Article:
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GSoC 2022: Dependents graph

Author: Yurii Palaida

Mathesar is a tool that helps non-technical users to utilize the capabilities of a PostgreSQL database with an intuitive and user-friendly interface.

Like most other databases, PostgreSQL cares a lot about data integrity. So, it’s almost impossible to accidentally delete some object (table, view, constraint, etc.). If you’re deleting any referenced object, a database will restrict this operation with a warning that’ll be clear only to the developer.

My project during this Google Summer of Code was to construct this warning manually for the end user so that they could read it: the so-called dependency graph. It includes two parts:

  1. Backend query for getting the graph (fully done)
  2. UI-representation so that the user can understand what they are about to lose when deleting a referenced object (not ready)


At the project finale, there were three new endpoints for getting dependents graphs for schema, table and table column objects, and a bunch of unit and integration tests to validate the query behavior.

A separate specifications page describes both the technical intricacies of implementation and the high-level overview of the project. With it, it’ll be easy to add this graph to other resources in the project.

Closed pull requests:

  • - an initial pull request that served as a proof of concept at the beginning (returns a full dependents graph for tables)
  • - the first refactoring to make code more readable and include more info into the query result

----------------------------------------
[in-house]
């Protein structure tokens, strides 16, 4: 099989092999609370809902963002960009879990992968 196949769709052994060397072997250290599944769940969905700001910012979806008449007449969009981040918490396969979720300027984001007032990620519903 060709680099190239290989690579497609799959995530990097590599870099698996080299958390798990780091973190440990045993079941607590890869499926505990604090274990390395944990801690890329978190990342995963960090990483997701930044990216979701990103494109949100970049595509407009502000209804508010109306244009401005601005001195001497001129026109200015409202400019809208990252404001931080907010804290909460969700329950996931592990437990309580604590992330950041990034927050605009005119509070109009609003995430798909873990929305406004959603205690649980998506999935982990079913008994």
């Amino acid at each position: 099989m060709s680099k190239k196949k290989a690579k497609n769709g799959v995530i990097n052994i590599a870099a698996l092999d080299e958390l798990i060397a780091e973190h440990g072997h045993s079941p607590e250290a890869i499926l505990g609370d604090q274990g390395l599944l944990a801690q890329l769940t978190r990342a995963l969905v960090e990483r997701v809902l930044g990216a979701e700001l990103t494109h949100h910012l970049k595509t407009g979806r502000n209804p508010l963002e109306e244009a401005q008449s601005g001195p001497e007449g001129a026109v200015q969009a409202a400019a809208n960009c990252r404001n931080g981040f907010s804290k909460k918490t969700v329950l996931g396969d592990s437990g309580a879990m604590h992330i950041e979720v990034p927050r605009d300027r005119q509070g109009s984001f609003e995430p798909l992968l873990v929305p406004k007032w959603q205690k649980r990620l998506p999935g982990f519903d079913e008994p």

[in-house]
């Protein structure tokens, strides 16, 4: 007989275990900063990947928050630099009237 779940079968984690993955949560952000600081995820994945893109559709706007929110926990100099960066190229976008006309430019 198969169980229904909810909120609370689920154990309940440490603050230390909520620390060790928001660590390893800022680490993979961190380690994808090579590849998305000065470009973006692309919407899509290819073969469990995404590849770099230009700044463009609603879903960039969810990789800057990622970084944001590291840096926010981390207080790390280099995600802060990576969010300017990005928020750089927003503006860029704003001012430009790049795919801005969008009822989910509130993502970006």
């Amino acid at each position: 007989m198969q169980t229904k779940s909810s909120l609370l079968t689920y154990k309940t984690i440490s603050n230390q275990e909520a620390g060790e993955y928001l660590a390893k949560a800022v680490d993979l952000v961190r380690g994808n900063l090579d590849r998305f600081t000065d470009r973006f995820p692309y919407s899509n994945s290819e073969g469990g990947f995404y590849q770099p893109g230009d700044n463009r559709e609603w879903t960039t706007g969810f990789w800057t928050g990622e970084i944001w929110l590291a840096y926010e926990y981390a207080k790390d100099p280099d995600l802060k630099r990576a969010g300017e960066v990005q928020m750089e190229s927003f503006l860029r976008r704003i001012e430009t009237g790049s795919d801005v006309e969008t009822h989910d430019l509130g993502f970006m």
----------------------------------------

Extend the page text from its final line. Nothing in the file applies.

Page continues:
• - tests refactoring to match with the project’s single use-case
  • - adding more types as possible dependent objects (like views and indexes)
  • - endpoint for returning schema dependents
  • - endpoint for returning column dependents
  • - backend filters to completely remove dependents of a specific type from the result

Main challenges

The main challenges while working on the project were:

  • Writing a pretty comprehensive recursive query using the SQL Alchemy statements (the main Mathersar library for communication with the database as per the time of writing)
  • Creating tests to validate the query results, especially the recursive parts of it
  • Factorization of the work. It was my first experience working on a project like this with planning the work by myself

Further improvements

Next steps for improving the project:

  • Adding a UI layer to show a graph to a user (preferably as a modal window)
  • Adding SQL functions as dependents


Special thanks to Mukesh Murali for constant support and help during our weekly meetings and the Mathesar team for being an excellent place for open-source newcomers.